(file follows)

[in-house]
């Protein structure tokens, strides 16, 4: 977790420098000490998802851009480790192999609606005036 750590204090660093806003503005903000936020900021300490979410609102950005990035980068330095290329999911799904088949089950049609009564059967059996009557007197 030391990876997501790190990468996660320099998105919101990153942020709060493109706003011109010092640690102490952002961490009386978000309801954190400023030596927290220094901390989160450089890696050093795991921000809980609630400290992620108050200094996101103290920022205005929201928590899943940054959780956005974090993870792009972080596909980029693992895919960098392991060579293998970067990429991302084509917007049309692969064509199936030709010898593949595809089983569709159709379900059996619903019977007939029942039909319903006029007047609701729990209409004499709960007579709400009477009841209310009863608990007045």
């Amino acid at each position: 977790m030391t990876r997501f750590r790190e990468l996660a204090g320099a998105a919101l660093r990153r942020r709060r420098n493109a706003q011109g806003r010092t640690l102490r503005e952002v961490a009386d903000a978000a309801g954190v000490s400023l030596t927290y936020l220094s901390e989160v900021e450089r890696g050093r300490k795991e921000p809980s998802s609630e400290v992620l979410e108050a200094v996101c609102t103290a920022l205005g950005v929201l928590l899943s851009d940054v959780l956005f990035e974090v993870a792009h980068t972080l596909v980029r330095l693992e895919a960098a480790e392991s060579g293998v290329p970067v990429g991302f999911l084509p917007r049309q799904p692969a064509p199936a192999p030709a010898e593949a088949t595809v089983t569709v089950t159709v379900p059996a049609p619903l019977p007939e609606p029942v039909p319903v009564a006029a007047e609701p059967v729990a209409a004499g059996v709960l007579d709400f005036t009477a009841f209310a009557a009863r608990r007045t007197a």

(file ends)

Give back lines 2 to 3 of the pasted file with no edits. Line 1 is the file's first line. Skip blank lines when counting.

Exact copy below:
């Protein structure tokens, strides 16, 4: 977790420098000490998802851009480790192999609606005036 750590204090660093806003503005903000936020900021300490979410609102950005990035980068330095290329999911799904088949089950049609009564059967059996009557007197 030391990876997501790190990468996660320099998105919101990153942020709060493109706003011109010092640690102490952002961490009386978000309801954190400023030596927290220094901390989160450089890696050093795991921000809980609630400290992620108050200094996101103290920022205005929201928590899943940054959780956005974090993870792009972080596909980029693992895919960098392991060579293998970067990429991302084509917007049309692969064509199936030709010898593949595809089983569709159709379900059996619903019977007939029942039909319903006029007047609701729990209409004499709960007579709400009477009841209310009863608990007045």
């Amino acid at each position: 977790m030391t990876r997501f750590r790190e990468l996660a204090g320099a998105a919101l660093r990153r942020r709060r420098n493109a706003q011109g806003r010092t640690l102490r503005e952002v961490a009386d903000a978000a309801g954190v000490s400023l030596t927290y936020l220094s901390e989160v900021e450089r890696g050093r300490k795991e921000p809980s998802s609630e400290v992620l979410e108050a200094v996101c609102t103290a920022l205005g950005v929201l928590l899943s851009d940054v959780l956005f990035e974090v993870a792009h980068t972080l596909v980029r330095l693992e895919a960098a480790e392991s060579g293998v290329p970067v990429g991302f999911l084509p917007r049309q799904p692969a064509p199936a192999p030709a010898e593949a088949t595809v089983t569709v089950t159709v379900p059996a049609p619903l019977p007939e609606p029942v039909p319903v009564a006029a007047e609701p059967v729990a209409a004499g059996v709960l007579d709400f005036t009477a009841f209310a009557a009863r608990r007045t007197a």